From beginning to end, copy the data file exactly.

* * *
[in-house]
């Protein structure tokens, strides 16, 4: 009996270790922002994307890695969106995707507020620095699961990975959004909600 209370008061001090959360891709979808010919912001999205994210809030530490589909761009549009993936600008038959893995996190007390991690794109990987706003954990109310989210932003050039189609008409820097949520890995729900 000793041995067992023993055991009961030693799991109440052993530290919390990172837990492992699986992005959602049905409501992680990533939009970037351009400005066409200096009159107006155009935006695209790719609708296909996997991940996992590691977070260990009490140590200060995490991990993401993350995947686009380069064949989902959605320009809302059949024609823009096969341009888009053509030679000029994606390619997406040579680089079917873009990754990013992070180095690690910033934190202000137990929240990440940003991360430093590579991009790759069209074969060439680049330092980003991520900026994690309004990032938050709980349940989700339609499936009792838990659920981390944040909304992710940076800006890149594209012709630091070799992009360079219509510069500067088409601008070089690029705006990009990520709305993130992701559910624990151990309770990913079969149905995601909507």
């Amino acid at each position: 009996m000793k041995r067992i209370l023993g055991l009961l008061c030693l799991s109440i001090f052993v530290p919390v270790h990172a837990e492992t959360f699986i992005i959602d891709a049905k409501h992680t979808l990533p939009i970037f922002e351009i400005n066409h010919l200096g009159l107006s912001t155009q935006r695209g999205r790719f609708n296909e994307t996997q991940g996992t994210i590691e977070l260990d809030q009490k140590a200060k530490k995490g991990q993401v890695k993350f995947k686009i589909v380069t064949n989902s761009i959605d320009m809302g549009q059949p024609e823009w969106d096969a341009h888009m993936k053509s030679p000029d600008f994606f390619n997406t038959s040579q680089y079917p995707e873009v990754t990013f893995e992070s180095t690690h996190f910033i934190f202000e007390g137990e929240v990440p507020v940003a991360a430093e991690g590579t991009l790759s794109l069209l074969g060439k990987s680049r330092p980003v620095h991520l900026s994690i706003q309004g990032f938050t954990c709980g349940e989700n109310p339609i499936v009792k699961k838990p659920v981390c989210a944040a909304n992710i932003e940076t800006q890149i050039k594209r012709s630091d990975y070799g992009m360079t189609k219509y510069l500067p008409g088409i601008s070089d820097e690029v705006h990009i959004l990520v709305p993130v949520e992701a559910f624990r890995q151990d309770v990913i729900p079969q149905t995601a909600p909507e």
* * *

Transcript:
[in-house]
């Protein structure tokens, strides 16, 4: 009996270790922002994307890695969106995707507020620095699961990975959004909600 209370008061001090959360891709979808010919912001999205994210809030530490589909761009549009993936600008038959893995996190007390991690794109990987706003954990109310989210932003050039189609008409820097949520890995729900 000793041995067992023993055991009961030693799991109440052993530290919390990172837990492992699986992005959602049905409501992680990533939009970037351009400005066409200096009159107006155009935006695209790719609708296909996997991940996992590691977070260990009490140590200060995490991990993401993350995947686009380069064949989902959605320009809302059949024609823009096969341009888009053509030679000029994606390619997406040579680089079917873009990754990013992070180095690690910033934190202000137990929240990440940003991360430093590579991009790759069209074969060439680049330092980003991520900026994690309004990032938050709980349940989700339609499936009792838990659920981390944040909304992710940076800006890149594209012709630091070799992009360079219509510069500067088409601008070089690029705006990009990520709305993130992701559910624990151990309770990913079969149905995601909507």
């Amino acid at each position: 009996m000793k041995r067992i209370l023993g055991l009961l008061c030693l799991s109440i001090f052993v530290p919390v270790h990172a837990e492992t959360f699986i992005i959602d891709a049905k409501h992680t979808l990533p939009i970037f922002e351009i400005n066409h010919l200096g009159l107006s912001t155009q935006r695209g999205r790719f609708n296909e994307t996997q991940g996992t994210i590691e977070l260990d809030q009490k140590a200060k530490k995490g991990q993401v890695k993350f995947k686009i589909v380069t064949n989902s761009i959605d320009m809302g549009q059949p024609e823009w969106d096969a341009h888009m993936k053509s030679p000029d600008f994606f390619n997406t038959s040579q680089y079917p995707e873009v990754t990013f893995e992070s180095t690690h996190f910033i934190f202000e007390g137990e929240v990440p507020v940003a991360a430093e991690g590579t991009l790759s794109l069209l074969g060439k990987s680049r330092p980003v620095h991520l900026s994690i706003q309004g990032f938050t954990c709980g349940e989700n109310p339609i499936v009792k699961k838990p659920v981390c989210a944040a909304n992710i932003e940076t800006q890149i050039k594209r012709s630091d990975y070799g992009m360079t189609k219509y510069l500067p008409g088409i601008s070089d820097e690029v705006h990009i959004l990520v709305p993130v949520e992701a559910f624990r890995q151990d309770v990913i729900p079969q149905t995601a909600p909507e």